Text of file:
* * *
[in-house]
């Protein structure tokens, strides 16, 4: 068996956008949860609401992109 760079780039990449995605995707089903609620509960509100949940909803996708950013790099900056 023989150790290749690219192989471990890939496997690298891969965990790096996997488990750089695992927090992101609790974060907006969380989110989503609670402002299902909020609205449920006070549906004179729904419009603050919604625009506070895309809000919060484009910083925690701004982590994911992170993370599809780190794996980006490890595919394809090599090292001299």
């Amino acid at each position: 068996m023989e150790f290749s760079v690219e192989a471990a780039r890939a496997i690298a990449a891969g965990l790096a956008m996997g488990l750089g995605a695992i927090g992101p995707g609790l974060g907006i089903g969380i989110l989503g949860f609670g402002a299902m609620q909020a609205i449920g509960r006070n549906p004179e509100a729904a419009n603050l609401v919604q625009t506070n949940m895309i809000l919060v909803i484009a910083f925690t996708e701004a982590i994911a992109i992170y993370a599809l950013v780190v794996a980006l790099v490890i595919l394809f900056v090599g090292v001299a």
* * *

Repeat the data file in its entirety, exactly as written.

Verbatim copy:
[in-house]
């Protein structure tokens, strides 16, 4: 068996956008949860609401992109 760079780039990449995605995707089903609620509960509100949940909803996708950013790099900056 023989150790290749690219192989471990890939496997690298891969965990790096996997488990750089695992927090992101609790974060907006969380989110989503609670402002299902909020609205449920006070549906004179729904419009603050919604625009506070895309809000919060484009910083925690701004982590994911992170993370599809780190794996980006490890595919394809090599090292001299």
């Amino acid at each position: 068996m023989e150790f290749s760079v690219e192989a471990a780039r890939a496997i690298a990449a891969g965990l790096a956008m996997g488990l750089g995605a695992i927090g992101p995707g609790l974060g907006i089903g969380i989110l989503g949860f609670g402002a299902m609620q909020a609205i449920g509960r006070n549906p004179e509100a729904a419009n603050l609401v919604q625009t506070n949940m895309i809000l919060v909803i484009a910083f925690t996708e701004a982590i994911a992109i992170y993370a599809l950013v780190v794996a980006l790099v490890i595919l394809f900056v090599g090292v001299a």